Ok, so we’re attempting to be intentional about having our conversations be part of the One Conversation, the ongoing river of conversation with the God of the universe, that began, did we know it, in the moment we drew our first breath, when God leaned over us in the arms of that earthly deliverer and whispered love words to our hearts.  We’re learning how to step into the flow of that conversation, a conversation that from one side is continuous and loving and so completely what we need.  But from our side it operates in fits and starts with days and sometimes months and years going by in which we shut out the voice of God and go our own way, or in which we pray before meals and in church on Sunday and wonder what it means to pray without ceasing.  I’m realizing this week that two things we need as we step into that river of conversation are truth and precision.

I’m realizing the need for truth in my life in a new way.  Really, it’s all that matters.  I think I need food and light, water and air, but without truth, the physical necessities are meaningless.  So, in the One Conversation, of which all other conversations are attempting to be a part, I am resolved to practice truthfulness.

What does this look like?  I had a conversation this week in which a friend made an observation about me, about who I am at the core.  Because it was an important conversation and because both of us were very intentionally including the Holy Spirit, I recognized it as truth.  It was important because it is a relatively new truth about me.  Historically, it has not been true, but now it describes me to the core.  I told this to my friend and said to him that this was an important statement because it represented a work of God in my life.

He observed that my experience of raising my special, challenging son, with whom life is a continual struggle, has changed me at the very core and caused me to become a different person with different strengths.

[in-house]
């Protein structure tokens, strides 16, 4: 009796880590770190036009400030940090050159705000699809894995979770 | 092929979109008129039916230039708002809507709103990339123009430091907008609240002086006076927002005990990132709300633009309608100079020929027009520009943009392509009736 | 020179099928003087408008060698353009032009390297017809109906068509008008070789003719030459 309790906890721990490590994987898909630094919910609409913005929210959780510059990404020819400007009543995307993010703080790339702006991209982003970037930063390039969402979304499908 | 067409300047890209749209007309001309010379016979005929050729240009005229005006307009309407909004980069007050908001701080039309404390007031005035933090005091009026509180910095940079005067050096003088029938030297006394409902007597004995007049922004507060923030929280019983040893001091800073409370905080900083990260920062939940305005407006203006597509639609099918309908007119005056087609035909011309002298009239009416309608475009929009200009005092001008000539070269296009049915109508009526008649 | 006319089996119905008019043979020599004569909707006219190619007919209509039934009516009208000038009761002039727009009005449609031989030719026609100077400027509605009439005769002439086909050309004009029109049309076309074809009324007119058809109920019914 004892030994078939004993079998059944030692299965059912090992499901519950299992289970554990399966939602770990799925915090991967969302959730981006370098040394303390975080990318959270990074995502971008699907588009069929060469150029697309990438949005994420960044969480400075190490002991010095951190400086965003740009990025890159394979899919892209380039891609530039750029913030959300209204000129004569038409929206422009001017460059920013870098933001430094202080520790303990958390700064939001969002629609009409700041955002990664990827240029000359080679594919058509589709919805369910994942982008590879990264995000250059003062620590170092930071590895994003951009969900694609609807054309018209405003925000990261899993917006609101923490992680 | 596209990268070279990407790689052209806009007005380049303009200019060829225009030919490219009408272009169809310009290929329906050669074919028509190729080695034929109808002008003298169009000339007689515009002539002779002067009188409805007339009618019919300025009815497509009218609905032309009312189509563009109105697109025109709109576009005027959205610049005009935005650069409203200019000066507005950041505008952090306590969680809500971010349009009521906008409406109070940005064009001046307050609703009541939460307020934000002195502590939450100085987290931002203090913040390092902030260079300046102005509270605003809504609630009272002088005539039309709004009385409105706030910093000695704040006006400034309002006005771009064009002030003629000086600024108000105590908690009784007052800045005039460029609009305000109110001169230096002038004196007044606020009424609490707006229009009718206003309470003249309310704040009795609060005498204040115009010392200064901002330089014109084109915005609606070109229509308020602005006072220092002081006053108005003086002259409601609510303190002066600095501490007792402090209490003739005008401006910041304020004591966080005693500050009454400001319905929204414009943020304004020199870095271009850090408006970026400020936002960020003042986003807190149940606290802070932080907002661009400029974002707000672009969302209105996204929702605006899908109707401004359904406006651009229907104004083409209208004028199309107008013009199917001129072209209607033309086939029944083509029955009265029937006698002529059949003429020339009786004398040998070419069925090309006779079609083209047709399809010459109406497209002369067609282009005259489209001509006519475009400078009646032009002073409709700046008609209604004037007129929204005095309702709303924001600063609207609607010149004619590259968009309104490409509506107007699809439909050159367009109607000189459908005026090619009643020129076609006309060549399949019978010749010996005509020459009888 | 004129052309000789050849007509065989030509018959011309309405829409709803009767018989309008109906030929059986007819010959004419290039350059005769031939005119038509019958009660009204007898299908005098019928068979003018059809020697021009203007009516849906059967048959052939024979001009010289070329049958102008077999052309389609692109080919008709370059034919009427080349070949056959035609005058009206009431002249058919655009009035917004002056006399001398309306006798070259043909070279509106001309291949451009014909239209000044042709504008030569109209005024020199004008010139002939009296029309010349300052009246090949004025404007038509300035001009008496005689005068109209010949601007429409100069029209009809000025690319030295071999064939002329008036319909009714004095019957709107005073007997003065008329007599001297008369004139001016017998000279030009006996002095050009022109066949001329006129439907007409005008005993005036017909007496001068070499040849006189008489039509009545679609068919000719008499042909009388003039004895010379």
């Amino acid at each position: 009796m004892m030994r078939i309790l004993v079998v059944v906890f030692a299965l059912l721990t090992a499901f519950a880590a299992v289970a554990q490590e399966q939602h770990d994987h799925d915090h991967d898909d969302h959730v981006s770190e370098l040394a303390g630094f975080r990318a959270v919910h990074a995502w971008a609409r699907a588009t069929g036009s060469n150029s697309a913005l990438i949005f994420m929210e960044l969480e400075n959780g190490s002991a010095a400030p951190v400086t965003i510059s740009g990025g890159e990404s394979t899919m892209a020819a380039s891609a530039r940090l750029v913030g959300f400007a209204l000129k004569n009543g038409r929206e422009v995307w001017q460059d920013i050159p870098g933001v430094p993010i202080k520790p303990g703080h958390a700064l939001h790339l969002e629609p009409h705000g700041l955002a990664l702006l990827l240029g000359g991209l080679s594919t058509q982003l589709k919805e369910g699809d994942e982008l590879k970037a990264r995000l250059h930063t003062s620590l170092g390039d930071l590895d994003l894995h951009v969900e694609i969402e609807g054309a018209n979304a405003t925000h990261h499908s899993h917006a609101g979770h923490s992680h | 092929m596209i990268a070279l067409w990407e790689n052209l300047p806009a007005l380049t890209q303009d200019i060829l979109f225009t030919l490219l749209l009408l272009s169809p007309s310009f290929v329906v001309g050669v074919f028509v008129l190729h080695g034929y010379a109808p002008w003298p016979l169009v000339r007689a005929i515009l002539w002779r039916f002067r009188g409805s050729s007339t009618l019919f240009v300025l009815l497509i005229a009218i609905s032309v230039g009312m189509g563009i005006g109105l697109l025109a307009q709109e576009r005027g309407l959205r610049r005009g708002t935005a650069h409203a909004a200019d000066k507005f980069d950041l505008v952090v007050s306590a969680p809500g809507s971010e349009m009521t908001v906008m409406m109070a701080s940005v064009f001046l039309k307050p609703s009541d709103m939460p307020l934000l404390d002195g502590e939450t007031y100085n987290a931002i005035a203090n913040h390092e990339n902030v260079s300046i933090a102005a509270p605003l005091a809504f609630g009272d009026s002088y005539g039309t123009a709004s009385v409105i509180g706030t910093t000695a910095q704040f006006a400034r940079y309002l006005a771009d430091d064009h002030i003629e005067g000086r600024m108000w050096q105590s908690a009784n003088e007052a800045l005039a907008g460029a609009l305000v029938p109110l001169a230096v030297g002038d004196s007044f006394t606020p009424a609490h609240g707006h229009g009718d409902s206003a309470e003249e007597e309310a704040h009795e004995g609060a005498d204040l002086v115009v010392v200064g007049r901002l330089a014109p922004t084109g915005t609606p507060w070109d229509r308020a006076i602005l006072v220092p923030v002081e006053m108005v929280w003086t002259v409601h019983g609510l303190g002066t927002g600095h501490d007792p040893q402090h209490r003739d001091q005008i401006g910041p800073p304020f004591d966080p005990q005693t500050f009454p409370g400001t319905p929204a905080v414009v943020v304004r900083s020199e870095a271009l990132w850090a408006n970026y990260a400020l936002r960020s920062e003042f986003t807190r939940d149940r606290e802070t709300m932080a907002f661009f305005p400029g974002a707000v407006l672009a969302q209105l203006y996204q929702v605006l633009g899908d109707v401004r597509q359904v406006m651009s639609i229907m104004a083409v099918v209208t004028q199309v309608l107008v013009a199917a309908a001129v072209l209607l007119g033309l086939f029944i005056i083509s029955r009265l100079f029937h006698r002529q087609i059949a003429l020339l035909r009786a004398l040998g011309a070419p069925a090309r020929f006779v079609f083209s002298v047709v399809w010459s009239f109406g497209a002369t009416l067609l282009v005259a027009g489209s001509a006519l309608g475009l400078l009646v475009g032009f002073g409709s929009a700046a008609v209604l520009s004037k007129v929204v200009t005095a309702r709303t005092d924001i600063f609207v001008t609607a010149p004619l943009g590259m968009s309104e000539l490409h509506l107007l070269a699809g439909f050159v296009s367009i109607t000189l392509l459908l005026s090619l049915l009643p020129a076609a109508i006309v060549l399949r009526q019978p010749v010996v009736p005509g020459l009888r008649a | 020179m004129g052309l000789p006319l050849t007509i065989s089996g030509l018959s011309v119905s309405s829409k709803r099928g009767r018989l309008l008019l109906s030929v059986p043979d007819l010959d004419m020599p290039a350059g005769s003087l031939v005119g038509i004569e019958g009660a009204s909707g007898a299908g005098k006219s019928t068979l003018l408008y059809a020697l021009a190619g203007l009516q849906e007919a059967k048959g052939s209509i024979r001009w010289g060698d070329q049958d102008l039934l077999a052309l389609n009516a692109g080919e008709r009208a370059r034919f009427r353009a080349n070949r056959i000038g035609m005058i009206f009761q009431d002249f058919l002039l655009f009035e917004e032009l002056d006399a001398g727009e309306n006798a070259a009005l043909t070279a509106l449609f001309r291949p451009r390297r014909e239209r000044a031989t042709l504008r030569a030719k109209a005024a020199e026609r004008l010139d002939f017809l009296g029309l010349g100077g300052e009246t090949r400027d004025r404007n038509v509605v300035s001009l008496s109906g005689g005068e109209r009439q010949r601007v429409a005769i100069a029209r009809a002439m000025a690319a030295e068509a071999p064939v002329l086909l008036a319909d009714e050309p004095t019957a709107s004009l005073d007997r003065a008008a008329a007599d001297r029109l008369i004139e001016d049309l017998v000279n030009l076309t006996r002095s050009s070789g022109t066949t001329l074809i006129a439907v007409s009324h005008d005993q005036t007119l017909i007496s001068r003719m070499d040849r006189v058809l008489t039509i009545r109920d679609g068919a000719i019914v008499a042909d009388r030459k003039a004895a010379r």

I thought about that for a minute and I said, “Couldn’t He have chosen an easier lesson?”

The response, “Would the truth go as deep?”  OK.

On the drive home from that conversation, I thought to myself, “I would be ok with shallow.”  Then I took that thought out to examine it because I made a recent promise to myself to take my thoughts captive and examine them regularly for truth.  I asked myself, “is it true that shallow would be ok?  And the answer was no.  I am not content with shallow.  I want to live my life deep, deep.  I want my relationships to be deep.  And I want deep meaning to live after me as a result of what I do on this earth.  So, “Thank you, Daddy, for the deep lesson in mercy and caring and seeing things through to the end because it’s the right thing to do.”  That’s the truth.

While we need to be truthful in our conversations if we want them to be part of the One Conversation, we also need to be precise.  And really they are inextricably linked.  Anytime I am less than precise in my conversation, the truth of what I am saying is compromised.  This is critically important when we are talking to God and about God.

In the course of the same conversation with my friend, I was relating to him some events of my week.  I said, “I remembered this week . . . ” and then I said, “no, that’s not right.  God reminded me this week . . . ”  The difference seems subtle, but is vitally important.  The former implies coincidence, the latter gives credit to God.

So I am practicing truth and precision in my conversations which I am intentionally striving to make part of the One Conversation, because I want to fill my head and my heart with whatever is true and right, noble and pure, excellent and praiseworthy, and because I want my interactions on earth to edify others and point to God.  All else is dust.

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